Remember prior to the Bye? At that point, the Bengals 2012 season was looking as though it was going to be one of the more unbearable slumps in recent memory, and many of us were praying to simply break even come Week 17. Oh, the difference a month and a half makes…
This weekend may actually see the angry tiger claw its way out of the basement in what could be the biggest statement game of the past two decades for the Cincinnati Bengals. On a personal note, I’ve been amped since late Sunday afternoon, when Dallas handed Pittsburgh the loss that tee’d-up the Bengals to knock them out of the playoff hunt. Since then I’ve been scouring SIRUS satellite radio, ESPN and local sports networks, gleaning any reference or mention of the upcoming AFC North match-up. What I’ve heard has me concerned that the Bengals may be one of the most overlooked playoff contender teams in the NFL. Just to get us all on the same page, I’d like to share with you five commonly overheard comments from around sports media that aren’t quiet as accurate as they may have been.
The Bengals Offensive Line is a Problem lately. One announcer said after Cincinnati beat Philadelphia that when Andy Dalton gets sacked, it means the Bengals chances of winning are reduced. On the surface, I gave this statement about four-and-a-half of five “Duhs” on my No Duh scale of obvious analysis. But more frustrating is that a central reason to the Bengals difficulties on offensive are so close to this statement and get ingloriously over-simplified. The wholly unnecessary shifts at center position have been both an achilles heel and a shot in the arm for the run game as well as Dalton’s pass protection. Early in the season when Jeff Faine was brought on and splitting snaps with rookie Trevor Robinson after incumbent starter Kyle Cook was placed on the IR, the Bengals line looked shaky and induced an above average number of false starts and holding calls. Chalk it up to growing pains, whatever. After the Bye week, when the snap-sharing stopped, BenJarvus Green-Ellis exploded, largely in part to Robinson’s run blocking. Now, with Cook re-activated the snap-sharing game is back on, but so is a record number of False Start and Holding calls for this season. It would appear that Cook and Robinson have radically different skill-sets; Robinson appears significantly stronger and more capable to pushing and holding ground, while Cook is savvier and leading rushers and breaking into more complicated downfield blocking schemes. On paper, being able to utilize both in a single game reads well, but in reality it is evolving into a significant degree of confusion on the offense which can’t originate with the guy snapping the ball. Robinson, a guard at Notre Dame, was one of two undrafted rookie free agents to make the final 53-man roster after the pre-season (the other was Vontaze Burfict). I not sure that it matters who gets the start as both can work, but Cincinnati needs to stick with one guy. In sum, it’s not the offensive line that is a problem – it was ranked 5th overall by PFF not four weeks ago – but the revolving door at center must be closed before Sunday.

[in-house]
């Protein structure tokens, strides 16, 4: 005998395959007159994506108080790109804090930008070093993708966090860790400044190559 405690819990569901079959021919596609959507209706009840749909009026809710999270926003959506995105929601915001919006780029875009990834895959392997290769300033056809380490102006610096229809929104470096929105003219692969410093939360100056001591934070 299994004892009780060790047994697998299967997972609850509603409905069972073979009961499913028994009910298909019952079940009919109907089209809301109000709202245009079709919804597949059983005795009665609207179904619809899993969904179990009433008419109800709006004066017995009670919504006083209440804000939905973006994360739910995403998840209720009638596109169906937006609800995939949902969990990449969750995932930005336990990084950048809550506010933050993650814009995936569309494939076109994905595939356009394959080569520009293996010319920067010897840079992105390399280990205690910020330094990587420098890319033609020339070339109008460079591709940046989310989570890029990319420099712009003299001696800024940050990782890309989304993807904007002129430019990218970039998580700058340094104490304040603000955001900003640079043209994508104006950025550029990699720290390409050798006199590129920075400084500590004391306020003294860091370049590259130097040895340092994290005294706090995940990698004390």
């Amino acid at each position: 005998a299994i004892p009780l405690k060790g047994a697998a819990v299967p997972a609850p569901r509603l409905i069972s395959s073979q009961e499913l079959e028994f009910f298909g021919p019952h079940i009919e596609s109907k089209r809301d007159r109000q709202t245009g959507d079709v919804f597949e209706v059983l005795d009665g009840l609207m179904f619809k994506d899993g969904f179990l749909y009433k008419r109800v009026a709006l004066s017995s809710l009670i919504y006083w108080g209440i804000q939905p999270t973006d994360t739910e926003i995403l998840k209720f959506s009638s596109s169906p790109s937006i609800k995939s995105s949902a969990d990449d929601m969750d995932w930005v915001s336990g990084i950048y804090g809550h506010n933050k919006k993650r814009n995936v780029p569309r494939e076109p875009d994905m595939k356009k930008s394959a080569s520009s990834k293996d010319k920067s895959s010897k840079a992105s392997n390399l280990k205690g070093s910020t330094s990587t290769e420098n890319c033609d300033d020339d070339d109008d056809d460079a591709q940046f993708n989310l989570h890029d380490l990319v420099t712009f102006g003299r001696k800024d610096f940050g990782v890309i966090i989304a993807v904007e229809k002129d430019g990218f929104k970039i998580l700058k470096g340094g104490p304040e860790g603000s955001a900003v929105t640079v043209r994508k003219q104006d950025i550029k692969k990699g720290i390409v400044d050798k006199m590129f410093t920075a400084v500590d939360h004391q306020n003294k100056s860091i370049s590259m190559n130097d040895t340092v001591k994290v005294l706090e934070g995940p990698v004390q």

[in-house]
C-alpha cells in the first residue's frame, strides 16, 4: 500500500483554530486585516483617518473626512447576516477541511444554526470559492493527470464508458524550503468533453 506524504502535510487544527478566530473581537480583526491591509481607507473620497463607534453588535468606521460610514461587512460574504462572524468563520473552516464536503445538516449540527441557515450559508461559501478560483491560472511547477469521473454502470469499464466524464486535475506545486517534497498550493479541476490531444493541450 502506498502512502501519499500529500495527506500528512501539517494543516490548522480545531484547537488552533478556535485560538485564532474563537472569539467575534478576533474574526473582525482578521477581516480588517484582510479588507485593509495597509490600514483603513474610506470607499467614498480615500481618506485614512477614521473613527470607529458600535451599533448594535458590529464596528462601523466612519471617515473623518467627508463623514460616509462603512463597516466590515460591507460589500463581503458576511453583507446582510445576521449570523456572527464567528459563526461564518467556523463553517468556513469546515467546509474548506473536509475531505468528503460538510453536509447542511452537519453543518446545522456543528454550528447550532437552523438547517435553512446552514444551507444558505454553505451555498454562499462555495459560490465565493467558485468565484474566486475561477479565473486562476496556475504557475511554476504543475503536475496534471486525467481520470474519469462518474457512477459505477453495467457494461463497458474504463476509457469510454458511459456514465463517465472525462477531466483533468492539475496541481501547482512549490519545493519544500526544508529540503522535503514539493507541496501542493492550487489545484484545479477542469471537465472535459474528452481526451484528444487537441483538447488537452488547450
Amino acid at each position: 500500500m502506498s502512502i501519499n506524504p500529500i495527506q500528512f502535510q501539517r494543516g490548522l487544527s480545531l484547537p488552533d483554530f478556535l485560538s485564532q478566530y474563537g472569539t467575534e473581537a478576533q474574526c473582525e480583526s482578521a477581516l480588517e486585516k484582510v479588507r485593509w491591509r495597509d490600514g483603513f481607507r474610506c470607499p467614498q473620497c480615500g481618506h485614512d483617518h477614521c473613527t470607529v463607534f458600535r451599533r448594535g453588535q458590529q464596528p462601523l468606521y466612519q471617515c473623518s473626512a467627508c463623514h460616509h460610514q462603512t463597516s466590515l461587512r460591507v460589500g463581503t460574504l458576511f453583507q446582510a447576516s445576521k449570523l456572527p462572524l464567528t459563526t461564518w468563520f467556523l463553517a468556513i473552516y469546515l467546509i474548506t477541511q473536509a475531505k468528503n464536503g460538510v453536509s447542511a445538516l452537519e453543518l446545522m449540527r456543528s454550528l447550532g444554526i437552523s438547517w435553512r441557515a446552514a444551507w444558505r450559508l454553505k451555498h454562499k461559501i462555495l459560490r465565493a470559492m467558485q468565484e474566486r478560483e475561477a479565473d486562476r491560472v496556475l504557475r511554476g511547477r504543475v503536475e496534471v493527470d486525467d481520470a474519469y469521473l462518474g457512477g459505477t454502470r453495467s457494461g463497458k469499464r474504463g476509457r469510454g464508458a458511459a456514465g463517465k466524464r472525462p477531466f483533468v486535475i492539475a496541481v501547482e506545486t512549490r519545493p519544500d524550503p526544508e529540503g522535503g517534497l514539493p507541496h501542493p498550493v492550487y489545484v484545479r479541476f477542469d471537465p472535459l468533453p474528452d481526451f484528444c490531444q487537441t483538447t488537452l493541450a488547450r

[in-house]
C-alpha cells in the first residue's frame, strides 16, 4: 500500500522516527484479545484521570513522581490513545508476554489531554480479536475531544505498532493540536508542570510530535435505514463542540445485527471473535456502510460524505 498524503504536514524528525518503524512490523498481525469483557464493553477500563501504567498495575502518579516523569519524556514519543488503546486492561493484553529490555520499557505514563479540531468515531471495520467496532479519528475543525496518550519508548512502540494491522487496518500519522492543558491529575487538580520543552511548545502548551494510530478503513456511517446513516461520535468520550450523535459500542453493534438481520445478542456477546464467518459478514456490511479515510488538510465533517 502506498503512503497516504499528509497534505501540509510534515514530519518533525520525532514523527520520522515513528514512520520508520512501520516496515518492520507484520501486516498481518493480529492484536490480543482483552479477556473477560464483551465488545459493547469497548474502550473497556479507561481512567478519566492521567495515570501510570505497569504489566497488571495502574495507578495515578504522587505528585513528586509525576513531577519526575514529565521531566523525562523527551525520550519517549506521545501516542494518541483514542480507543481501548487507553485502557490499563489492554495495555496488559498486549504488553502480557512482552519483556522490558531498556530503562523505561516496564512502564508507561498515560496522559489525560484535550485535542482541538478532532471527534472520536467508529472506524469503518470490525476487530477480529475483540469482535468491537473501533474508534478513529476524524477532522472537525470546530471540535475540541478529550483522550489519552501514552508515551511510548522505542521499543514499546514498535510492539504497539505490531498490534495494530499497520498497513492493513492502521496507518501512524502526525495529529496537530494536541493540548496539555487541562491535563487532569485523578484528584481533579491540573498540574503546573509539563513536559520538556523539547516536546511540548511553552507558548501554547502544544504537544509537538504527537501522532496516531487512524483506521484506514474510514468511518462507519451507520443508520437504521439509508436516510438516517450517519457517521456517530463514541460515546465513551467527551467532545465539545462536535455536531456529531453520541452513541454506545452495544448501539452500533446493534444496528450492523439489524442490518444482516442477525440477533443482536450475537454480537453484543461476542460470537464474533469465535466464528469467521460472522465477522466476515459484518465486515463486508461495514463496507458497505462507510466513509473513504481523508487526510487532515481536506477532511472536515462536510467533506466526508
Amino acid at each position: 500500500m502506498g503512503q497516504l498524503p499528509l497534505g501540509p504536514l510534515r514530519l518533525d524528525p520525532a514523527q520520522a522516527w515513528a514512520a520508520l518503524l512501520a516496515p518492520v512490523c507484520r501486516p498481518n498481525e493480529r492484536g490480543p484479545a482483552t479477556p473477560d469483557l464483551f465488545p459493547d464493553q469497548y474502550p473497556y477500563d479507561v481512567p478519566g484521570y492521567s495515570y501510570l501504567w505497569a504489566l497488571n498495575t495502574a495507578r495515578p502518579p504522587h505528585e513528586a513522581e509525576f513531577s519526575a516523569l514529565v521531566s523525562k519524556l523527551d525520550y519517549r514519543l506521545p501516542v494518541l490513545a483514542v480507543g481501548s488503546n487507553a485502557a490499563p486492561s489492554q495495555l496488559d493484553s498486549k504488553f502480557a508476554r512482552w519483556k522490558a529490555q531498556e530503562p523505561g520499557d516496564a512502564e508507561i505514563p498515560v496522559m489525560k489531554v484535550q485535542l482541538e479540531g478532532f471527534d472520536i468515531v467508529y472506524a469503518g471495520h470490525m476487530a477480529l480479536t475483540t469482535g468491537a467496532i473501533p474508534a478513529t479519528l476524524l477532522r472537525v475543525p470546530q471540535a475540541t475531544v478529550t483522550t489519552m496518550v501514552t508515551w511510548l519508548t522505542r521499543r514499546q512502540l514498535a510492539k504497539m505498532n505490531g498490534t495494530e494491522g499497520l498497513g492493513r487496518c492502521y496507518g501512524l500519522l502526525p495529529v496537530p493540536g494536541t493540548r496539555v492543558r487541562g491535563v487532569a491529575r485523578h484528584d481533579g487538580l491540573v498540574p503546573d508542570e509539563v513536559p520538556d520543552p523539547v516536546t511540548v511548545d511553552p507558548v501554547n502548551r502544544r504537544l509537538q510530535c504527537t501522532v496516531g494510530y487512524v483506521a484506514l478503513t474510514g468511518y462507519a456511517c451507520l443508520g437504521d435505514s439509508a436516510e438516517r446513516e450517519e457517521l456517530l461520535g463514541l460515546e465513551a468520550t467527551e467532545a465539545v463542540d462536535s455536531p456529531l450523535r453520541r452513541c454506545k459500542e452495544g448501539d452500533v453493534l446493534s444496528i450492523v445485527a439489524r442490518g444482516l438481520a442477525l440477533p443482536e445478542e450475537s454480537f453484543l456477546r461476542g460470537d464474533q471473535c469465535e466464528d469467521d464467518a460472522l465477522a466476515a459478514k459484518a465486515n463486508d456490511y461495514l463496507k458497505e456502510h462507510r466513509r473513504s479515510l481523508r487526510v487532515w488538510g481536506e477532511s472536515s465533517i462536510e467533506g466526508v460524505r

Additionally, as far as second year guard Clint Boling goes, his poor play against the Eagles was a significant contribution to the stagnant Bengals offense and giving up five sacks on Thursday Night. For the record, Boling missed practice the Wednesday before the game due to Illness. Reports indicate that he played while he was significantly under the weather, which not only accounts for his weakness and sluggish play but also speaks to his character as Boling played every snap of the game. I would be very surprised if he plays that poorly a second week in a row.